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Islanders Wanted To Trade for Marleau in 1997 Draft?



Credit: @SnipeCity420

Can you imagine Patrick Marleau on the New York Islanders?

It could’ve happened if the Islanders had their way, according to their then-assistant general manager Mike Santos.

Going into the 1997 Draft, the San Jose Sharks had the No. 2 pick, while the Islanders had the No. 4 and 5 selections.

Joe Thornton and Marleau were the consensus one-two picks that year.

“We were trying to find a way to move around to see if we could somehow snag Marleau,” Santos revealed on a recent episode of the San Jose Hockey Now Podcast. “We couldn’t get it done. I’m sure we were one of many teams to try to get into that spot.

The Boston Bruins took Thornton No. 1, the San Jose Sharks followed with Marleau, the Los Angeles Kings selected Olli Jokinen, and the Islanders went with Roberto Luongo and Eric Brewer.

Santos didn’t remember the details of what then-New York GM Mike Milbury offered the Sharks, but it would’ve made sense for them to offer at least one of their two top-five picks.

So could the San Jose Sharks have ended up with Roberto Luongo?

Like Marleau, Luongo enjoyed a Hall of Fame career. It’s just a matter of time for the recently-retired Marleau, while Luongo was inducted in 2022.

The goaltender finished his career second in NHL history with 1,044 games and fourth in wins with 489. Meanwhile, Marleau is the NHL’s All-Time Games Played leader with 1,779 games, adding 566 goals on top of that.

Then-San Jose Sharks chief scout Ray Payne, however, told San Jose Hockey Now in 2020 that selecting Luongo that high probably wasn’t in the cards: “We were never big on drafting goalies early. We had a lot of guys on our staff who were ex-goaltenders. Cap Raeder, Warren Strelow, Wayne Thomas. Their feeling, and it permeated throughout the staff, was we’re not going to take a goalie high. It’s just too much of a risk.”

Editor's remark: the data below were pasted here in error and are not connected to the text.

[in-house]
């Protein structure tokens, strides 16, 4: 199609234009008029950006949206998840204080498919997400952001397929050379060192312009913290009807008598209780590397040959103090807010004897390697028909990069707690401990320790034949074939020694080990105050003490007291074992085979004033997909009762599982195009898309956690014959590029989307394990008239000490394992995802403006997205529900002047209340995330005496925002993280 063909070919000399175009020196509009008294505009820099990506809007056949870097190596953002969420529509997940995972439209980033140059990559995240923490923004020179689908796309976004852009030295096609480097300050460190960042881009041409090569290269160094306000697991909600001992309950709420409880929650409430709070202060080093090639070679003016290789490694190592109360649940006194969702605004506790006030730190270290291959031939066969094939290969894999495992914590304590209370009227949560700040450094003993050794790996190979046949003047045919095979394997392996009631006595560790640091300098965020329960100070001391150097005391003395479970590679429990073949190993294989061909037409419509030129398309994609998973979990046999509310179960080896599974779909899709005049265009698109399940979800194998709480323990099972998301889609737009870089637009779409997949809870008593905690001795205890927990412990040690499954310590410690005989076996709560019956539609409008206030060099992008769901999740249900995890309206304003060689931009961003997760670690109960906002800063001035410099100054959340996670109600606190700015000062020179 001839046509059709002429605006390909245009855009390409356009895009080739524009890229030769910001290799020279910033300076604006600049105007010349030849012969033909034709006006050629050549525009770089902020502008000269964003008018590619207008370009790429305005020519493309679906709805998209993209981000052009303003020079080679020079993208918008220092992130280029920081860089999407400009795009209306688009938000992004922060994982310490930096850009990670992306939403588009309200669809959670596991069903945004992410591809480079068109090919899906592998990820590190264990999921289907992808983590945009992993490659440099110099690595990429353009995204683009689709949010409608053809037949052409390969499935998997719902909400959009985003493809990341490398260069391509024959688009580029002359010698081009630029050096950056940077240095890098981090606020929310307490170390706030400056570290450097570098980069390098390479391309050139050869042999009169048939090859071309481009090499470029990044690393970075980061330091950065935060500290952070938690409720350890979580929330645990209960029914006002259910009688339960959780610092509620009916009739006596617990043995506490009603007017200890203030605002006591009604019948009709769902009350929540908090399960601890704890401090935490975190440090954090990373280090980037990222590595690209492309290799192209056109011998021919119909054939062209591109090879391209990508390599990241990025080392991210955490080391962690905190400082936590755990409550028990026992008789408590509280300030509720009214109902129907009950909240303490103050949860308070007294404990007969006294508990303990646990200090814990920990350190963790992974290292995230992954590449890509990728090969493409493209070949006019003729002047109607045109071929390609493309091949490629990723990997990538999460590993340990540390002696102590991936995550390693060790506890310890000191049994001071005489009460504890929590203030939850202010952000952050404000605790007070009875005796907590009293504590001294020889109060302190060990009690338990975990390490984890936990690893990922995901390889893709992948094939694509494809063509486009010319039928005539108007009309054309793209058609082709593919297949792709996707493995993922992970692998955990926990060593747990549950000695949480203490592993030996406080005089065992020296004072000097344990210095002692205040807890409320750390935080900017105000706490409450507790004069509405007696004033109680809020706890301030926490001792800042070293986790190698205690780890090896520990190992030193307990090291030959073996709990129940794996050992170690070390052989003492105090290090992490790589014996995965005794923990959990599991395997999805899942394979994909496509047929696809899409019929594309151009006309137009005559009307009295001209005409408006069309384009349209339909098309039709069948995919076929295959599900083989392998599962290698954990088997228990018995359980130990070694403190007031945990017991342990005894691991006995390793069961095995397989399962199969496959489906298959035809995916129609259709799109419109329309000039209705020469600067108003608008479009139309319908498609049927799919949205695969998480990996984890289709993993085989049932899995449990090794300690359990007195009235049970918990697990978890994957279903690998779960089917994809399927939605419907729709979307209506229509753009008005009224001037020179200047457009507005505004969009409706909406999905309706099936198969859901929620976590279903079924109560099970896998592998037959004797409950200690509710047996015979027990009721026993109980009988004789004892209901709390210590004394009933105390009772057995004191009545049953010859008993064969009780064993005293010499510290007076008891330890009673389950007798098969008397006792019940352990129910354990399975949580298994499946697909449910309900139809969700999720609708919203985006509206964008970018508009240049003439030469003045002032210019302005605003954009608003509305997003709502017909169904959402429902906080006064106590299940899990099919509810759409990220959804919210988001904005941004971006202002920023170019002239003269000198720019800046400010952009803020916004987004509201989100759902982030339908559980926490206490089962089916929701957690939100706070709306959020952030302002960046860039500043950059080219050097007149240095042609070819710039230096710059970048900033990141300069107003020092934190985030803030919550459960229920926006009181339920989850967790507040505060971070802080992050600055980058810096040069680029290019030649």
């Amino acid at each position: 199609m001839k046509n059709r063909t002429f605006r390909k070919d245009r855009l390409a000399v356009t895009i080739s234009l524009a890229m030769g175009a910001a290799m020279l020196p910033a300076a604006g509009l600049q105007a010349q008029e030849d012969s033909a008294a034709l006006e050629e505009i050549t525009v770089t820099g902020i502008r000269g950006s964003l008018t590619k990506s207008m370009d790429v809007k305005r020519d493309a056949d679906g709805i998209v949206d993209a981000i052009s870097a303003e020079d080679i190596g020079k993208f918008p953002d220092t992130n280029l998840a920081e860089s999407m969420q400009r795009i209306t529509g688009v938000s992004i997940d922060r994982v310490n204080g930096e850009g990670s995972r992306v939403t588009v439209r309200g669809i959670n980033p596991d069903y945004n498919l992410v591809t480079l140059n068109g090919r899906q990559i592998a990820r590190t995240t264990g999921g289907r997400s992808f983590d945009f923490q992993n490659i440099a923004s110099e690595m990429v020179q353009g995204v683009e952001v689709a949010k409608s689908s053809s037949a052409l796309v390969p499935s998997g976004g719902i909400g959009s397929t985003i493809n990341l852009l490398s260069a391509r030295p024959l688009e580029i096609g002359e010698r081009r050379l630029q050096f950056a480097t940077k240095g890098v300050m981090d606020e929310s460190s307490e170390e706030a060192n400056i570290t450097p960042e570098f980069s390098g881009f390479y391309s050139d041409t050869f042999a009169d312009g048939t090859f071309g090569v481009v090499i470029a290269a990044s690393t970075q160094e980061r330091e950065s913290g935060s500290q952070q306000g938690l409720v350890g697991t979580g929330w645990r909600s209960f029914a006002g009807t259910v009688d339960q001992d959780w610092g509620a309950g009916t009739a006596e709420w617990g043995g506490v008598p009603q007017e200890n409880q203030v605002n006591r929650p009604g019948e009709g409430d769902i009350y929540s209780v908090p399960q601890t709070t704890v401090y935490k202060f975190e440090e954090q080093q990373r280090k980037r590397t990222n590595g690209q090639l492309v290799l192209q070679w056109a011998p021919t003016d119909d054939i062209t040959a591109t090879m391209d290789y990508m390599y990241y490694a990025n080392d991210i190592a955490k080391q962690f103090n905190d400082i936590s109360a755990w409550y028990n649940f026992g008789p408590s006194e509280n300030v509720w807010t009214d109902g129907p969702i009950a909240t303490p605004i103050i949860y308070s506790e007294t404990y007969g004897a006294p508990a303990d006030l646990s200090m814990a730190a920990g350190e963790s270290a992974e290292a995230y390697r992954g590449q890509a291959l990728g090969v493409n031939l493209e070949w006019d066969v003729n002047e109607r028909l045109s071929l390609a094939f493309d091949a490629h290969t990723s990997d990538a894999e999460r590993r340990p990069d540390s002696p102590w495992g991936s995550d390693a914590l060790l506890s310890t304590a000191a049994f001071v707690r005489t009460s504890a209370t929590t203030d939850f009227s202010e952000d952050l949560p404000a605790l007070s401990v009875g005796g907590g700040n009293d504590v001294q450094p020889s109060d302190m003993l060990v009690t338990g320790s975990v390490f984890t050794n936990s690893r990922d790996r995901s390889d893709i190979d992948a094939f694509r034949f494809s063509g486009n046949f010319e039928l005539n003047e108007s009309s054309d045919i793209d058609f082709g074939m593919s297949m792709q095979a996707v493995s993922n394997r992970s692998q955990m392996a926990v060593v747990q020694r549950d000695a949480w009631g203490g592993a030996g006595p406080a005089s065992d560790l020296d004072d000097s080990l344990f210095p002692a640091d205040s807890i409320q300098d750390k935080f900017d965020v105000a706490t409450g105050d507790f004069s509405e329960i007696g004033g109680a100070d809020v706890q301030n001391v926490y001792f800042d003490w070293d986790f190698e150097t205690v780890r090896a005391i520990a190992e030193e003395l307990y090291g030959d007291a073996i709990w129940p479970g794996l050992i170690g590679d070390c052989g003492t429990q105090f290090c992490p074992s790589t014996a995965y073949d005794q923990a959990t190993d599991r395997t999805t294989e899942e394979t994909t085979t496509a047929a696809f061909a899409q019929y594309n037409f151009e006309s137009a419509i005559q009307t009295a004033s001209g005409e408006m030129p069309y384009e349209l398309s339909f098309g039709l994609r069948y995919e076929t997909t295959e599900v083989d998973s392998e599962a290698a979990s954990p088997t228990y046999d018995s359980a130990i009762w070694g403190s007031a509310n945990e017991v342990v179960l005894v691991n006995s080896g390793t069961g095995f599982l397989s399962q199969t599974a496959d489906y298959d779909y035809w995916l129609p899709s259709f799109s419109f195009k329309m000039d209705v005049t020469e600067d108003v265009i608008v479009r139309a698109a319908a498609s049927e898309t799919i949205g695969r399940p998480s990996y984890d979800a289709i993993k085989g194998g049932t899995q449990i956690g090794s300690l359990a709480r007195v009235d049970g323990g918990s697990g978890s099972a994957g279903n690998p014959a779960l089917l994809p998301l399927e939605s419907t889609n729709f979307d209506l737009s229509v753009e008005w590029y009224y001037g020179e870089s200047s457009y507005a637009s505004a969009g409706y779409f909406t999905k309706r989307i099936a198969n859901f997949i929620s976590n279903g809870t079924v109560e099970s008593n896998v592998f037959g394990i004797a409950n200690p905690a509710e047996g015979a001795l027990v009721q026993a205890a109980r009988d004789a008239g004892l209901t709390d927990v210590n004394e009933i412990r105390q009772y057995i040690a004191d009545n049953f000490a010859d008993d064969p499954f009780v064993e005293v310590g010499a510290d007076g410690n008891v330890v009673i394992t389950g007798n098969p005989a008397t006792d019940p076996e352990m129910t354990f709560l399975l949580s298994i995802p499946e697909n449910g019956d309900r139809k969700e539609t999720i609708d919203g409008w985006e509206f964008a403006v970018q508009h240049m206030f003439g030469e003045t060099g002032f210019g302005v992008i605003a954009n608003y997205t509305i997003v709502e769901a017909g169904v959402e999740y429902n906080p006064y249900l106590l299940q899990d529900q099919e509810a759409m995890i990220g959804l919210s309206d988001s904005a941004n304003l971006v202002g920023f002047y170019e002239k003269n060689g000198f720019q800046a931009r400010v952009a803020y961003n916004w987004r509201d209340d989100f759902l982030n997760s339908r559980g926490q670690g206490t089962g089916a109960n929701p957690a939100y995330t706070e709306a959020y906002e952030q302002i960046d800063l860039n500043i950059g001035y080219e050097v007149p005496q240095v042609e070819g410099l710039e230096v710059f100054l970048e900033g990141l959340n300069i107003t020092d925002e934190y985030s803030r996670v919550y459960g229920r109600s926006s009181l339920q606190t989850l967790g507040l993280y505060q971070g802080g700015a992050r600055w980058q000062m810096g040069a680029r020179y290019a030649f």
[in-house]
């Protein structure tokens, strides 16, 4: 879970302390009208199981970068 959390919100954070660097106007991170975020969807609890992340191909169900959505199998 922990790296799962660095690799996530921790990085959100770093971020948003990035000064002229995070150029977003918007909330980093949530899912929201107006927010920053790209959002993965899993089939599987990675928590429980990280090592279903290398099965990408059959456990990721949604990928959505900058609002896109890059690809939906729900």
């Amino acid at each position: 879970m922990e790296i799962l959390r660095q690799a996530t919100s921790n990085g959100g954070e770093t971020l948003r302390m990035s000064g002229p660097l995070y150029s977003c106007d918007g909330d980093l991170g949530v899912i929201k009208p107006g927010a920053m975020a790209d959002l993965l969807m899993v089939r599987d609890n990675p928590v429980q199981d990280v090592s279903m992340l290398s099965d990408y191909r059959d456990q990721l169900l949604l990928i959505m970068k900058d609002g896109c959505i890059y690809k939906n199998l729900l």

If Not Thornton or Marleau, Who Would Sharks Have Picked in 1997 Draft?

That attitude has actually held true throughout franchise history. The Sharks are the only still-active organization, save for recent expansion sides Vegas and Seattle, that’s never drafted a goalie in the first or second round.

Their highest goaltender pick is Terry Friesen, No. 55 in the third round of the 1996 Draft.

Sharks Have Been Leading on This Current Draft Trend Since ’90s

“We didn’t need a goaltender at that particular point of time,” Payne said of Luongo.

Along with Friesen, San Jose had future stars Evgeni Nabokov and Miikka Kiprusoff waiting in the wings.

So if not Luongo, who might the Sharks have targeted if they had either New York’s No. 4 or 5 selection?

Payne revealed the Sharks’ hand, when asked who San Jose would’ve picked, hypothetically, at No. 3 in the 1997 Draft. It wouldn’t have been Jokinen, who Payne noted had a reputation for being a “party boy”.

“It probably would’ve been Eric Brewer or Sergei Samsonov,” Payne said.

Brewer enjoyed a long NHL career as a top-four defenseman, making 1,009 appearances.

Samsonov, who fell to No. 8 to the Bruins, won the 1998 Calder Trophy and was a top-six winger for the better part of a decade.

Brewer and Samsonov had solid careers, but if not Luongo, there’s no doubt that the San Jose Sharks are happy that they kept the second-overall pick and selected Marleau.

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